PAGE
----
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call the police" and then told Gardiner to get back in his truck. She said that Gardiner replied, " [H]e cut me, he's a dead man." Place testified that she did not see the second altercation because she went inside, but that, after she saw Gardiner drive away, she observed plaintiff unconscious and bleeding. The police and rescue arrived minutes later.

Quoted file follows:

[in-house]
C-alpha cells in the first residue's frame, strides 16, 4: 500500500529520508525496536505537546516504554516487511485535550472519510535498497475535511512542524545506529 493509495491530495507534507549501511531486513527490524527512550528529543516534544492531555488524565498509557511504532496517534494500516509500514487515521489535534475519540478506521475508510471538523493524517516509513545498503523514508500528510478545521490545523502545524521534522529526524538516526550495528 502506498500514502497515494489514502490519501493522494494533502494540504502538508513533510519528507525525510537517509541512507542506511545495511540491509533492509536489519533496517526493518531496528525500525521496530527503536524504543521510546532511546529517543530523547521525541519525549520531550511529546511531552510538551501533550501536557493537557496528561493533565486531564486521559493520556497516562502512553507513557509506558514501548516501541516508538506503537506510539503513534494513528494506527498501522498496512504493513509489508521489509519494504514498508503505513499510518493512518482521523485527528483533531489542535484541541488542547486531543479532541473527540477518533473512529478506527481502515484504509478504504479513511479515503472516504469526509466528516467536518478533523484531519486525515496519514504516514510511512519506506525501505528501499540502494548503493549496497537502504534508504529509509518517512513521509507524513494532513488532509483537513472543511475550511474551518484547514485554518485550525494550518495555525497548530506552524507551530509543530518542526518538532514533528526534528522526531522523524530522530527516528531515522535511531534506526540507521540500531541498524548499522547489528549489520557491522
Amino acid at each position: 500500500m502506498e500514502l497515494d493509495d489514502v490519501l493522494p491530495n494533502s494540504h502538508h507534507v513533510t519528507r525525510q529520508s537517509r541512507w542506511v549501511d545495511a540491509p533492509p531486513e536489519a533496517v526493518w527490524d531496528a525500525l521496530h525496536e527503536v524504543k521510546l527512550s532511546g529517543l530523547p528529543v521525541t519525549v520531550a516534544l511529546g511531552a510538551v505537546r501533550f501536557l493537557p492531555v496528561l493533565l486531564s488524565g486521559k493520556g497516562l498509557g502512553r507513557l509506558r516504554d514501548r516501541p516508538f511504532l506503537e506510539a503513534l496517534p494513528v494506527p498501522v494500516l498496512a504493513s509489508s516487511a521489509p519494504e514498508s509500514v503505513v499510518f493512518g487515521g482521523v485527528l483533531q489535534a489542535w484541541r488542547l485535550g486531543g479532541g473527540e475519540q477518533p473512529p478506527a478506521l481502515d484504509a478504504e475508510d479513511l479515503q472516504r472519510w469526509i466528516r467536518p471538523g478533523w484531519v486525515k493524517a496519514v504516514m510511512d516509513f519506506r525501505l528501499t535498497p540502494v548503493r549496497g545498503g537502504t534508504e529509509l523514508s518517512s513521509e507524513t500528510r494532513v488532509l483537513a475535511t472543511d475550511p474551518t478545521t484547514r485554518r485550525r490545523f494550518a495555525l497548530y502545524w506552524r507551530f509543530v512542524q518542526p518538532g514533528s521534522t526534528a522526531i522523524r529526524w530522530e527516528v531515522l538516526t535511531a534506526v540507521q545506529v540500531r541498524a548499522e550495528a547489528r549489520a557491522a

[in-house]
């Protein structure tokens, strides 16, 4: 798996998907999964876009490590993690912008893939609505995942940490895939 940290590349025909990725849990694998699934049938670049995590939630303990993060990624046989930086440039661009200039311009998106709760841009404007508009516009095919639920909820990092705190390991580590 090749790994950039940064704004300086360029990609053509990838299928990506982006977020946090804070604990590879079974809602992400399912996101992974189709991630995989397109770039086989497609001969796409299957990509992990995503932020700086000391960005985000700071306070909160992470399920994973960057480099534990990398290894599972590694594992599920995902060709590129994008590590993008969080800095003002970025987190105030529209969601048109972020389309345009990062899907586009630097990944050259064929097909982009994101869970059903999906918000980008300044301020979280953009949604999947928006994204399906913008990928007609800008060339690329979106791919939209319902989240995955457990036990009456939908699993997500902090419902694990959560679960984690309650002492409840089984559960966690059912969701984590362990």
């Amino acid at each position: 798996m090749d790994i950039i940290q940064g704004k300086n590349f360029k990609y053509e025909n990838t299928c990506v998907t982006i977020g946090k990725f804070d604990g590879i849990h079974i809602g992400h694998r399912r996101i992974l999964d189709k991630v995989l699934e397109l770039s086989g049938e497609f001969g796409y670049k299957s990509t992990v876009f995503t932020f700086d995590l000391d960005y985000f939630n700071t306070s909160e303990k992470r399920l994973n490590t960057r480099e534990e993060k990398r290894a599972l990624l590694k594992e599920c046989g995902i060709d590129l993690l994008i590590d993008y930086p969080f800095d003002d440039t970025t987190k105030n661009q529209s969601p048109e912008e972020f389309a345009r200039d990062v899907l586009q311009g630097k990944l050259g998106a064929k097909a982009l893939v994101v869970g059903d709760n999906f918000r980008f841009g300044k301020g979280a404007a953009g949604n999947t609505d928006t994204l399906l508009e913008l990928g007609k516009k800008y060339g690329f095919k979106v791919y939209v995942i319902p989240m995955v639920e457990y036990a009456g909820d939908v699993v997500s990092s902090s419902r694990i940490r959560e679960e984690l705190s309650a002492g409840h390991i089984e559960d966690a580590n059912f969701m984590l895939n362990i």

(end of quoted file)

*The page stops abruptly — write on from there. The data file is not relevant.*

At trial, it was undisputed that no one had called the police either during or immediately after the first assault. McCoombs testified that she had not called the police because she had not believed that Gardiner would return. McCoombs also stated that plaintiff had not asked her to call the police and declined her offer to call an ambulance. She acknowledged, however, that she locked the door behind Gardiner after he left. Place testified at her deposition that she had not believed that the police needed to be called after the first altercation. James R. Taft, Sr., then a member of defendant's executive board as finance officer and liaison between the bar manager and the executive board, was in defendant's basement on February 4, 2009 for a meeting. Taft's deposition, which was read into the record during trial, reflected that he went upstairs when he heard a " large commotion," but that " it was relatively calm in the bar when [he] got up there," and the police were ...